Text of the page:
Climate change is another factor that could make low-lying islands uninhabitable long before most of them disappear. Last year, Cyclone Harold damaged 21,000 homes in Vanuatu. Cyclone Pam in 2015 was one of the strongest to hit the South Pacific. Cyclones and tsunamis in the region are expected to become increasingly intense.

Many islanders have picked up and moved. Some 30,000 Marshallese, more than a third of the country’s population, have migrated to America, many in the past two decades. Yet few cite climate change as the reason for their move. The Marshall Islands Climate and Migration Project, a research organization, notes that the main reasons given are “education, health care, work and family ties.”

Already poor and aid dependent, Pacific island countries have been particularly affected by covid-19. Travel restrictions have decimated the tourism industry and curbed seasonal migration to Australia and New Zealand.

Pacific rulers have ideas for boosting their economies. Tuvalu makes a lot of money by licensing its internet domain .tv (along with Vanuatu it also sells passports to the rich). She now wants to set up an online banking system and offer more online services. There are also ways to keep the islands habitable: Kiribati plans to dredge its lagoons and use the sand to raise the surrounding islands higher above the sea. Tuvalu has embarked on a land reclamation project. land. But the specter of climate change makes it more difficult to mobilize investments for such programs. “I’m trying to change the minds of the many people who say, ‘We can’t invest in your country, you’re done,’” says Mr Tito from Kiribati.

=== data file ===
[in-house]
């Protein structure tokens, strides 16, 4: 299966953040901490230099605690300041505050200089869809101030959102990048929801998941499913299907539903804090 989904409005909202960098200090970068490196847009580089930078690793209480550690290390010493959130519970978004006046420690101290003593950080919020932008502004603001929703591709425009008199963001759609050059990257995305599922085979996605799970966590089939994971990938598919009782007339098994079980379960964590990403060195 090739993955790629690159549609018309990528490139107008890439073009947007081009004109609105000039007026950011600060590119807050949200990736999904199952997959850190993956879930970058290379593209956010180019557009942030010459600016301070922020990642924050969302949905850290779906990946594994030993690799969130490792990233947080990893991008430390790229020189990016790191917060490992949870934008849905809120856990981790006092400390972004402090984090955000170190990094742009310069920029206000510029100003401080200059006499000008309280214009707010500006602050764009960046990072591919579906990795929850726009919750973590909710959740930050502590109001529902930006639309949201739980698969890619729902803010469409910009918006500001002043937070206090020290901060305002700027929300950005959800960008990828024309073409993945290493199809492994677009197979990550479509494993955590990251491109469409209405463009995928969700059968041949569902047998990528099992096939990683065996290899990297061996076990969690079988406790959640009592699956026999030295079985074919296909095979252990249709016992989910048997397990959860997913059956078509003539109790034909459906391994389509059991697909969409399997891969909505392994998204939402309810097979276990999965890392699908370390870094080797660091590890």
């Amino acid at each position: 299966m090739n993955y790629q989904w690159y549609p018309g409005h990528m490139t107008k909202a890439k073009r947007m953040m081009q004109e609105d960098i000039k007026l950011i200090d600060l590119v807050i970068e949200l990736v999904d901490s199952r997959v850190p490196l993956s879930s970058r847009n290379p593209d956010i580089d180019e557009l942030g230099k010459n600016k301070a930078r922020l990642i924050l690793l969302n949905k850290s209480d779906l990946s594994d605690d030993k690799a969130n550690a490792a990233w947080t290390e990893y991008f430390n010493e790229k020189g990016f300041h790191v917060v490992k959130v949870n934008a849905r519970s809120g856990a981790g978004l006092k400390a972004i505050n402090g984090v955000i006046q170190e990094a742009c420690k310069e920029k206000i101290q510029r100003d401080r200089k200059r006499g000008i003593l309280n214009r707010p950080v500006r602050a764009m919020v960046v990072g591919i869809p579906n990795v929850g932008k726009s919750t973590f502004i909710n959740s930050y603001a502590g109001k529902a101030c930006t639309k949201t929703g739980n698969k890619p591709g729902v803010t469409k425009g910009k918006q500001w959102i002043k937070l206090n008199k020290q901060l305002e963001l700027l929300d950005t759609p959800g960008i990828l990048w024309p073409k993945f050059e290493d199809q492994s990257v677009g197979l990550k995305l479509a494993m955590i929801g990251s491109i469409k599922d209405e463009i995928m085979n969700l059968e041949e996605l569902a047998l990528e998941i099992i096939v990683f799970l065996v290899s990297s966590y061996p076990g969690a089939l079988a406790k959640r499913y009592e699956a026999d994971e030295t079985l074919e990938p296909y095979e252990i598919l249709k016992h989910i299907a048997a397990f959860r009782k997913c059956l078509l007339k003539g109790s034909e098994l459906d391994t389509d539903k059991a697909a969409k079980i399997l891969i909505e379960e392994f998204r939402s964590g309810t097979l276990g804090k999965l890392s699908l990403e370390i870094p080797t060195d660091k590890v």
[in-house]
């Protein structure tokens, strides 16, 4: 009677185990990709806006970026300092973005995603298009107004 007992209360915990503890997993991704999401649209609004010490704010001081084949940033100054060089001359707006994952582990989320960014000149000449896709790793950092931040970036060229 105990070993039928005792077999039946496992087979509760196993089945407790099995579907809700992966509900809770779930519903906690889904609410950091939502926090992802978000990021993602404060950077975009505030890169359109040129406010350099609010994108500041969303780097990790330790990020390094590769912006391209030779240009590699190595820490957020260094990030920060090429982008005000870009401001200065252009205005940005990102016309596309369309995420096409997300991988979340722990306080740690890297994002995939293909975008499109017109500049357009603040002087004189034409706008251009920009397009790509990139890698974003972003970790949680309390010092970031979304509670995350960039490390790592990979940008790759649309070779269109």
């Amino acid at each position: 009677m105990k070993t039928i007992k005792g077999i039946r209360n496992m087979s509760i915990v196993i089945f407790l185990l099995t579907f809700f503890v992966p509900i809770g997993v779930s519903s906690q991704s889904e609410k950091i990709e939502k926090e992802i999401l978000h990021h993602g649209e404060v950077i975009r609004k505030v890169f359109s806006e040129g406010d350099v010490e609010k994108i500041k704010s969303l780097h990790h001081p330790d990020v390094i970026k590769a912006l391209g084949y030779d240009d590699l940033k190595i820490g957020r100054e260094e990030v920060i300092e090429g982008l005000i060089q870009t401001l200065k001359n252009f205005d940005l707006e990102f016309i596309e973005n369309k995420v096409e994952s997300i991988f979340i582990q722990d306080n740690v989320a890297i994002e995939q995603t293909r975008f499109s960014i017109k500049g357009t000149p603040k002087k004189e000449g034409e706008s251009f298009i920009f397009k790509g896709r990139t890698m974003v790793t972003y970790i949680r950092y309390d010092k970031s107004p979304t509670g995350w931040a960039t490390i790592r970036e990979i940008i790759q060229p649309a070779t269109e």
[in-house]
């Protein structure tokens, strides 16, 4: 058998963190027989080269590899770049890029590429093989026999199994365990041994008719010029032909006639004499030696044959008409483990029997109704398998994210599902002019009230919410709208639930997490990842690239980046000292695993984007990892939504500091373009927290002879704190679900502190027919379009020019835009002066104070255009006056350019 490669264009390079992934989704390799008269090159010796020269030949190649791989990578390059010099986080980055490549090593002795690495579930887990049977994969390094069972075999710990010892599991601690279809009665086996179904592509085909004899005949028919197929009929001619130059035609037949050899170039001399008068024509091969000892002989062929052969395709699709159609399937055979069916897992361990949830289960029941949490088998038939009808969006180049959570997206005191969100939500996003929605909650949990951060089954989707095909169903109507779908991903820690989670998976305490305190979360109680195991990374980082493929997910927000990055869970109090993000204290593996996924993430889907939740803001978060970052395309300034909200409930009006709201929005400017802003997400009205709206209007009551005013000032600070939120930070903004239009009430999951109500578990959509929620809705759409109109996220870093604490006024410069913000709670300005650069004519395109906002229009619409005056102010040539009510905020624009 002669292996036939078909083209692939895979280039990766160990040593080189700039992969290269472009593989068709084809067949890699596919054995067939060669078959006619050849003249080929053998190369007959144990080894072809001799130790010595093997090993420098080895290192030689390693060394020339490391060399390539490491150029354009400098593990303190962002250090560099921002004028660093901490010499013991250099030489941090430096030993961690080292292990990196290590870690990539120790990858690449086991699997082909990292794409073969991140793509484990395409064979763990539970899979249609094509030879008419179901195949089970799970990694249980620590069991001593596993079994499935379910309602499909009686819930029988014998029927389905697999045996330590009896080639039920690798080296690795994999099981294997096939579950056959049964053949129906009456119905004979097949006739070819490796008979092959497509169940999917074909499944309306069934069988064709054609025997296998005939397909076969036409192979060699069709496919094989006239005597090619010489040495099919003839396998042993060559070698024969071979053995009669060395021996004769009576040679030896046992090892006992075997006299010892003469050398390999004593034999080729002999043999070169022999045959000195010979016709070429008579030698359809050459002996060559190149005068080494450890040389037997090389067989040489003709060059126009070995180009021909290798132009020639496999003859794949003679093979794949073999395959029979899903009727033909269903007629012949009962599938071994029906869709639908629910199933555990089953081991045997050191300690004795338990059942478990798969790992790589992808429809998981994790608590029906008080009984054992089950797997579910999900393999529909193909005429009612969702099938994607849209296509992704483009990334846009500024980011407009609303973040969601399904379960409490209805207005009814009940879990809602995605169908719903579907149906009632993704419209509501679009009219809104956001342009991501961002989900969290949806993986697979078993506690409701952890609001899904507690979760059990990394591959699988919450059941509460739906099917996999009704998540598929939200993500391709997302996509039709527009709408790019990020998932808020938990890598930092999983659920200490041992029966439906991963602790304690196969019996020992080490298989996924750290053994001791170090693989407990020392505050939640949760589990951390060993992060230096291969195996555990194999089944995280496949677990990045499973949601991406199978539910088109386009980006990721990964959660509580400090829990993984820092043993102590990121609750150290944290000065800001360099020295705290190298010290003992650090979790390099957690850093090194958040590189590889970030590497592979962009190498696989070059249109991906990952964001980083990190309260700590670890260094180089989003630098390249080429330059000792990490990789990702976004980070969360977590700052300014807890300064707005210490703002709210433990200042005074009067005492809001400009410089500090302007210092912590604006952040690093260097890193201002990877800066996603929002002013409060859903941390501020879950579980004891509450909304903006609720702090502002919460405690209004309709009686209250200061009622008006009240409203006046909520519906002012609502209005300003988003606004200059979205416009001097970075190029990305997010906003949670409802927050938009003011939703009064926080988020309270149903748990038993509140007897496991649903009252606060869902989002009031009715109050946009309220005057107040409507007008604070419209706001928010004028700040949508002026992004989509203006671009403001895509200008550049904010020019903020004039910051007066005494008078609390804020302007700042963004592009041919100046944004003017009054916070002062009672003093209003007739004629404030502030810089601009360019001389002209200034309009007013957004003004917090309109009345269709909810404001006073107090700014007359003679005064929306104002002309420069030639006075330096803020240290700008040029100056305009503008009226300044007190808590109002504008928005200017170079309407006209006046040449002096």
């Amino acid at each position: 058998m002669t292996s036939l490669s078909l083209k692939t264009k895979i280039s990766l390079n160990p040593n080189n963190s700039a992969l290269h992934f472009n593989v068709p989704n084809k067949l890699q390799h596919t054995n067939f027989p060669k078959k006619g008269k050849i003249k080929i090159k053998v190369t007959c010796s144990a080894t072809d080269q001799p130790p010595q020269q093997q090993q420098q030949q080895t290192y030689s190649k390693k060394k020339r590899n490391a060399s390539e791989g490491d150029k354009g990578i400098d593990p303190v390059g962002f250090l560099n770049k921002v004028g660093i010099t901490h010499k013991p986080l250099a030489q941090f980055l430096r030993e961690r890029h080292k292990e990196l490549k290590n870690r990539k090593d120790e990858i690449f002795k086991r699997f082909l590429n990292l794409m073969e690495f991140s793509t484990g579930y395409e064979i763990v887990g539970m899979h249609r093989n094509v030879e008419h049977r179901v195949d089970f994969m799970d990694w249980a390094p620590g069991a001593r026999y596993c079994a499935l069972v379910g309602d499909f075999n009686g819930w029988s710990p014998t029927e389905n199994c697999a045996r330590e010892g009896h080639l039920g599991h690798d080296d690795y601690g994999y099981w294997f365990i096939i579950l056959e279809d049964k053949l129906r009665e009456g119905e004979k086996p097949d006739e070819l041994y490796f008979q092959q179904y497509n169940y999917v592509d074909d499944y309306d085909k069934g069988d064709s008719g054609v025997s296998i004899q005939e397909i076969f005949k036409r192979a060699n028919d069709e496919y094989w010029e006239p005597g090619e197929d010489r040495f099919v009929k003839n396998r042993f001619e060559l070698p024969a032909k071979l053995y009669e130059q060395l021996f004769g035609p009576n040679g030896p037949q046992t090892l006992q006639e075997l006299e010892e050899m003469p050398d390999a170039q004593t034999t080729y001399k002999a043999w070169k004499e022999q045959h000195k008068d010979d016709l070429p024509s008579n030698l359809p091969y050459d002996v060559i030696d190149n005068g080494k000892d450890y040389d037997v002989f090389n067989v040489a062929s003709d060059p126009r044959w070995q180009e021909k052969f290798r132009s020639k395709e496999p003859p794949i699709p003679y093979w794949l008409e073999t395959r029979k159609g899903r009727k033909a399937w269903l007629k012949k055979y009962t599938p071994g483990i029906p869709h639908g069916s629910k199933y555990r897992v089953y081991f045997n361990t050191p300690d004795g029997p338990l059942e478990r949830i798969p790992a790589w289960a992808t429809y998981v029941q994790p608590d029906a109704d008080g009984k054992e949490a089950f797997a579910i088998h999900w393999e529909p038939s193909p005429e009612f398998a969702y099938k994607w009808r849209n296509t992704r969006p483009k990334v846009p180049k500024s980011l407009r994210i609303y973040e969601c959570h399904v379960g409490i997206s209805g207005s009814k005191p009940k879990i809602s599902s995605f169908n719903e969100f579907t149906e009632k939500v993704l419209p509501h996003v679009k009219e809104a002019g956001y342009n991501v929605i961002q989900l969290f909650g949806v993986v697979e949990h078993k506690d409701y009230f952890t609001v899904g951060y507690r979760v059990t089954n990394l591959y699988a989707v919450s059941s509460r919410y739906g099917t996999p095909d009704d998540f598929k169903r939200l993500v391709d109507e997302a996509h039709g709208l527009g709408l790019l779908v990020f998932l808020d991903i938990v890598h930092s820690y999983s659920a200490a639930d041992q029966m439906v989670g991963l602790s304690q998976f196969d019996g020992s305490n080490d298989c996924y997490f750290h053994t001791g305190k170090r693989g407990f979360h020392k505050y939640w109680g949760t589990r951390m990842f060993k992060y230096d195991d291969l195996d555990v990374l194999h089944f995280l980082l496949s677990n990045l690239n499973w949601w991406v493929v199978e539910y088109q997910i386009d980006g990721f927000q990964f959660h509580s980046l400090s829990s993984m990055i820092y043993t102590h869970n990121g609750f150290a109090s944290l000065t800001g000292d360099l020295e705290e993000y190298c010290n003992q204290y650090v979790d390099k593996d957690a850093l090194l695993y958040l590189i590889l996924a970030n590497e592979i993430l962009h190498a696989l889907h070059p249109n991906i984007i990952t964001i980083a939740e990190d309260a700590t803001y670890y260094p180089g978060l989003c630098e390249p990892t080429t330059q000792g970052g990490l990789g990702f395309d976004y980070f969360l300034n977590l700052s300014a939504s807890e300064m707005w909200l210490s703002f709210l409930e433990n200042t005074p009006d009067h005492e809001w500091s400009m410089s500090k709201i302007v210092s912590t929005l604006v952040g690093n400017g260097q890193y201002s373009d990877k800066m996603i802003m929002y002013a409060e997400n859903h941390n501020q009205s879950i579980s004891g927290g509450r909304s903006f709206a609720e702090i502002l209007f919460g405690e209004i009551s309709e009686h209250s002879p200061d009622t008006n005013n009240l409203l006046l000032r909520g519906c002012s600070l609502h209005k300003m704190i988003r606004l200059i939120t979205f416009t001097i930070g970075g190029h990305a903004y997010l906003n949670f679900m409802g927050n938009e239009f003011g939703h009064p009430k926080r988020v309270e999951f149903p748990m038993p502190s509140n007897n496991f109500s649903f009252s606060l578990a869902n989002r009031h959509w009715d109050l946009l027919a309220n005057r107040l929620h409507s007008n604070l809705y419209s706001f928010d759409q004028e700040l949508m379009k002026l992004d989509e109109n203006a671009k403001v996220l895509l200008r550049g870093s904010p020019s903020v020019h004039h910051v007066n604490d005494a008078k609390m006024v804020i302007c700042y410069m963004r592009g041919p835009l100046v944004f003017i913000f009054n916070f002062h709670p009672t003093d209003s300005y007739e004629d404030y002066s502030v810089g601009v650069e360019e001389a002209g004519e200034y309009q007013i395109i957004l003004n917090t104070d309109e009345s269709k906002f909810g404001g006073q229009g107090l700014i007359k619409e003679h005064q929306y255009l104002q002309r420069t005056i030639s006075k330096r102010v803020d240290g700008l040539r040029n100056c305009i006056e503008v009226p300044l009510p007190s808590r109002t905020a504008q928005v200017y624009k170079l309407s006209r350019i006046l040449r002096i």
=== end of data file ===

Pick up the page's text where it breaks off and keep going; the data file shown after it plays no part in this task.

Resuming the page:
The depressing long-term solution, as in Mr. Tong’s last resort, may be to move. Marshall Islands hopes to renegotiate their post-colonial “Pact of Free Association” with America, which expires in 2023, to ensure permanent residence in the United States for all Marshallese. Tuvalu does not have this option. Maina Talia, a climate activist, believes the government should accept Fiji on its offer of a home where Tuvaluans can practice the same culture rather than “being dumped somewhere in Sydney”.

Earlier this year, the Tuvalu government, which until recently insisted there would be no Plan B, established a new UN initiative. Its aim is to work with ‘like-minded countries’ to determine how and where these countries might be relocated, how they might continue to operate ex-situ and whether they might still claim large exclusive economic zones if their lands disappeared. . submarine.

Relocating a country would also raise other big questions, both for the international system and how people view the state. “How to prepare to move a nation with dignity has never been done before,” says Kamal Amakrane, a migration expert whose ideas helped spark the UN initiative. He believes countries would be able to retain all of the elements of a state, but says the world needs to start planning now. “It is happening,” warns Mr. Amakrane. “We have 10-15 years to prepare for it. ”

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This article appeared in the Asia section of the print edition under the title “History in motion”